And we have 2020, not 2021. They upgraded the oil pan and dipstick for 2021 to accommodate another half-quart of oil.

The real issues with this engine were software-related, and I had all the updates done. Hyundai, by rushing the engine out the door, fudged the programming.

It's an MPI/GDI engine, and they didn't get the air/fuel mixture right along with when to switch between GDI and MPI. I knew about the issues (and assumed problems with a new design), so I kept the OCIs very short (3K miles) and ran 5W-30 instead of 0W-20. I did that until I got the ECM updates for the mentioned problems. Now it's running M1 EP 0W-20, and the MPG is impressive.

If you have one of these or planning to get one, I wouldn't worry about it. Don't run the cheapest 0W-20 you can find in it (as in SuperTech, Castrol GTX, etc.), and you'll be fine.
 
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It's not because of CAFE. It's because of Hyundai :sneaky:
I beg to differ. BMW fitted low tension oil control rings in the 3 liter (and only the 3 l) version of the M54 engine. Why? To squeeze 0.04mpg out of the engine. After about 50k miles these engines started to burn oil. My old 2001 330Ci burned a quart of M1 0W40 every 500 miles or so. There are numerous things that can be done to the engine to reduce oil burning. I installed an oil catch can. It reduced oil burning some. The best "solution" is to use DMSO in the oil and dissolve the burned oil in the rings and the grooves.

Part 1: https://www.e46fanatics.com/threads/ultimate-engine-flush-process-part-1.1285390/
Part 2: https://www.e46fanatics.com/threads...the-engine-part-2-combustion-chamber.1285432/
 
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KISS keep it simple stupid!! anything that manufactures TRY makes us a beta tester!! ditto on the oversized over optioned tanks these days, BUT you bought it so its YOUR problem!!!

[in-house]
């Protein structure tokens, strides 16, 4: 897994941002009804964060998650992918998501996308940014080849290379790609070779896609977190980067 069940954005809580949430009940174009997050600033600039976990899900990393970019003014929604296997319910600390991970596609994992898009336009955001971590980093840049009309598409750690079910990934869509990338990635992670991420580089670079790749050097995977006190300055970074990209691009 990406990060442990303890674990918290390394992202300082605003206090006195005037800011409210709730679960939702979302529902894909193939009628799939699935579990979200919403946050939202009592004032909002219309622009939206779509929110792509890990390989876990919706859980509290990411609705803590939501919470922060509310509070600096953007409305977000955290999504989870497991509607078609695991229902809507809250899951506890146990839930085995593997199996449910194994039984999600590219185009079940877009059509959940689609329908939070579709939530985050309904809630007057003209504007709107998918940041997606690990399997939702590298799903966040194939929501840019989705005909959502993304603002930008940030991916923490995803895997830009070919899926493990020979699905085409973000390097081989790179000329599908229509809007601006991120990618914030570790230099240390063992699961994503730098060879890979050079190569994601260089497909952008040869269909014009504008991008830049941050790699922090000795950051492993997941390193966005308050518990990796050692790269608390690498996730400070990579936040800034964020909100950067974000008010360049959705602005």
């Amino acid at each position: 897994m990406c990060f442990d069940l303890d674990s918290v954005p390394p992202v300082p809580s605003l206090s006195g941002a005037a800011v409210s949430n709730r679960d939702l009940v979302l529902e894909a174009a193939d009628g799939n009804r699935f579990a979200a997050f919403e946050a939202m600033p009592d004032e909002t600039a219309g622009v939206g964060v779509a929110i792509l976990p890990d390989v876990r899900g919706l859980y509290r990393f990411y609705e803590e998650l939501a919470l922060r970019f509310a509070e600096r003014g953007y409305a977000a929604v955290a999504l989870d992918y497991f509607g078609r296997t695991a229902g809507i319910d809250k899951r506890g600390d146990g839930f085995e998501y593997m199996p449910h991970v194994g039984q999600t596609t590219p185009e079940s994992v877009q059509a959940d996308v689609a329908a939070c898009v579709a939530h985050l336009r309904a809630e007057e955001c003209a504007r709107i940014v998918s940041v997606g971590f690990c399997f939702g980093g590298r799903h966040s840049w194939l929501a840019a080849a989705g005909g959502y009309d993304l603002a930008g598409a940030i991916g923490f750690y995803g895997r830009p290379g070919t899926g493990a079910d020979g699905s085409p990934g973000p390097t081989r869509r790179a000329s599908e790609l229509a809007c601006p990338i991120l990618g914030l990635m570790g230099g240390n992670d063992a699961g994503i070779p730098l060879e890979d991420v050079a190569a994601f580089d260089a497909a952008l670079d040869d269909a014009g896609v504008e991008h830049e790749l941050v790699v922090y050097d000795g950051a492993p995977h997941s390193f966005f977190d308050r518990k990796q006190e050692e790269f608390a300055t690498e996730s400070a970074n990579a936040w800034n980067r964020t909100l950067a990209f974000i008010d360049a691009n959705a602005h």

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KISS keep it simple stupid!! anything that manufactures TRY makes us a beta tester!! ditto on the oversized over optioned tanks these days, BUT you bought it so its YOUR problem!!!
Buying the bottom trim line is perhaps making the best of a lousy situation (by way of added vehicle complexity).
 
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A few years ago when gas was cheap,manufacturers made a lot of money as the consumer started chasing large SUV's and large PU trucks.Now gas is back up.The rings,piston dimension fit and thin oil to meet the CAFE rules ,makes you wish for some of the old vehicle sizes
 
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The B210 was quite the style disaster, notwithstanding it's fuel economy... 🙁
I got mixed-up... '74-'78 was one style; '79 up, another style... The latter, maybe not better, but perhaps fewer Japanese "style" embelishments (typical in the era).

Having said that, here are nifty Miniliites and a cool air dam (cool to my eye).
 

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I got mixed-up... '74-'78 was one style; '79 up, another style... The latter, maybe not better, but perhaps fewer Japanese "style" embelishments (typical in the era).

Having said that, here are nifty Miniliites and a cool air dam (cool to my eye).


I knew someone that owned a early B210. Great fuel economy but the interior was a lot of plastic and cheaply built. He had electrical problems as well as that was typical for those early Datsuns.

I remember everyone laughing at the Datsun pickups too. Toy trucks they were called. But they ran and ran and did whatever was asked of them.